The Myth of “Regular” Exercise
In defense of working out seasonally or not at all.
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Every year, I get a little anxious when the leaves drop and we turn the clocks back. It isn’t exactly seasonal affective disorder, but there is that unmistakable frisson of dread about how cold, how dark, how long till I’m warm again. Every fall, Dan and I have some version of the same conversation where he talks me through how November and December go so fast because it’s the holidays, and then January is when you don’t mind a little real winter, February is a short month anyway, and then it’s March, which yes, lasts forever, has terrible weather and you just have to get through but then, it’s April and we’re back, sort of (really mid-May where we live but okay).
What he’s really doing, in this conversation, is reminding me it won’t always be like this. The reason I get anxious about the dead of winter is because on some level, I feel like dark and cold is our true state. The magic warm-up of spring, the long days of summer, the glory of fall—if you live in the Northeast, it can all feel like playing pretend. We live in the woods, on a small mountain in New York’s Hudson Valley. It is magical here when the trees have leaves. But our trees lose their leaves sooner and get them later than even our neighbors down the road at a slightly lower elevation. Now it is stick season, for months. And some deeply pessimistic part of me looks around at all the gray, bare branches and thinks, well, yes. This is who we are when we’re at home.
The twist for this particular stick season is that it has coincided with a season of exercise for me. This year has not been huge on the exercise front. Back in January, I threw out my back, sprained my ankle, and got Covid all more or less simultaneously. I’ve been going to physical therapy twice a week ever since. For a while I couldn’t do any other exercise because I couldn’t do any other exercise (I could barely do my PT exercises). Then I had book deadlines. Then it was garden season, and I will always choose garden puttering over anything diet culture would define as exercise but also even over other forms of movement I legitimately enjoy, like walking and yoga.
But in the last month or so, some stars have aligned: My schedule is a little more open right now in these months of calm before the book launch. My ankle has healed. My back is significantly stronger thanks to finally figuring out a detente with core work. And so I’m down to once a week PT, I’m taking more walks in our woods with my dog and I’ve gotten into Lauren Leavell’s blessedly diet-talk-free barre workouts.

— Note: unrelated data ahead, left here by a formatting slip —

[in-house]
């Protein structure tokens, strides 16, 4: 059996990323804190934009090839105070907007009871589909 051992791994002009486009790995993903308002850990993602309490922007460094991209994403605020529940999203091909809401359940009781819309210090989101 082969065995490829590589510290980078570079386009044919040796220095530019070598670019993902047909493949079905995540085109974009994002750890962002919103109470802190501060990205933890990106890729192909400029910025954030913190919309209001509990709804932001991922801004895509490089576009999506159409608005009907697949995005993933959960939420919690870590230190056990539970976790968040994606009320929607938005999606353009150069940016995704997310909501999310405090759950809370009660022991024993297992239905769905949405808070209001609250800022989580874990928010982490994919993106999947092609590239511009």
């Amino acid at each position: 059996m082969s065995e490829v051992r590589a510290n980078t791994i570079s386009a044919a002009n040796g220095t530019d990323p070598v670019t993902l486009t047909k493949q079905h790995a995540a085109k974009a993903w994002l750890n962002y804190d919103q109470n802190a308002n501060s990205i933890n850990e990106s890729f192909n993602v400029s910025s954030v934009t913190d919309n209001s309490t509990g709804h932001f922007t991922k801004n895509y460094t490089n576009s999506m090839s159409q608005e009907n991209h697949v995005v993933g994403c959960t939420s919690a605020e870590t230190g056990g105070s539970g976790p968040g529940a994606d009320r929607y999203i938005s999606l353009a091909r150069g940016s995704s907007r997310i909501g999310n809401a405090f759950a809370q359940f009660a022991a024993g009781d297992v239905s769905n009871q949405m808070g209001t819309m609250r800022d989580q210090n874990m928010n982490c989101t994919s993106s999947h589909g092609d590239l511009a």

And yet. I realized the other day, tromping through the leafless woods, that this nascent little exercise routine feels like another version of playing pretend. That I always believe, on some level, that I am not meant to be a body in motion. That my true state is Someone Who Does Not Exercise, who is inert, just like those dead of winter trees.
I want to be clear that I do not believe that People Who Exercise are morally superior to People Who Don’t Exercise. This is why I chafe at workout selfies; at diet culture’s preoccupation with performing fitness as a way to reinforce our hierarchy of good and bad bodies. You don’t need to workout to have a good body. That’s a myth rooted deep in ableism, healthism, and privilege of many kinds. But there’s another piece of this conversation worth exploring: Who gets to claim the label of Person Who Exercises? And what receipts do they need to show?
Some of this, yes, is down to personal preference. I am not, nor have I ever been, someone naturally drawn to sports or sweating. My greatest physical pleasures are eating delicious meals and lying down somewhere beautiful, or at least comfy, reading a novel (preferably with a delicious snack). As Corinne said recently, laying on the couch is the best. I am married to someone who would choose, without any diet culture agenda, to go for a long run or a grueling hike over reading for pleasure even though he also likes that, and the way we are just wired so differently here will forever be a mystery to both of us.
But there is also, absolutely, a degree of privilege here. Dan maintains his sense of himself as an endurance athlete even when he goes long stretches without running or hiking and logs 100 hours on a video game instead. So do many of my friends who regularly get up at 5am to fit in a run or a long bike ride, or hit the gym after work, or always go to the same Sunday morning yoga class—but, also, maybe just as regularly, don’t do those things for a while. Because the demands of life —work, kids, holidays, random injuries— get in the way for them just like they do for me. And they may feel grumpy about not working out for a whole variety of reasons. They may start to struggle with their body image, because we live in a culture that tells all of us to value ourselves more if we exercise. But they don’t feel like they have now been outed to the world as People Who Don’t Exercise. And that’s because they are thin.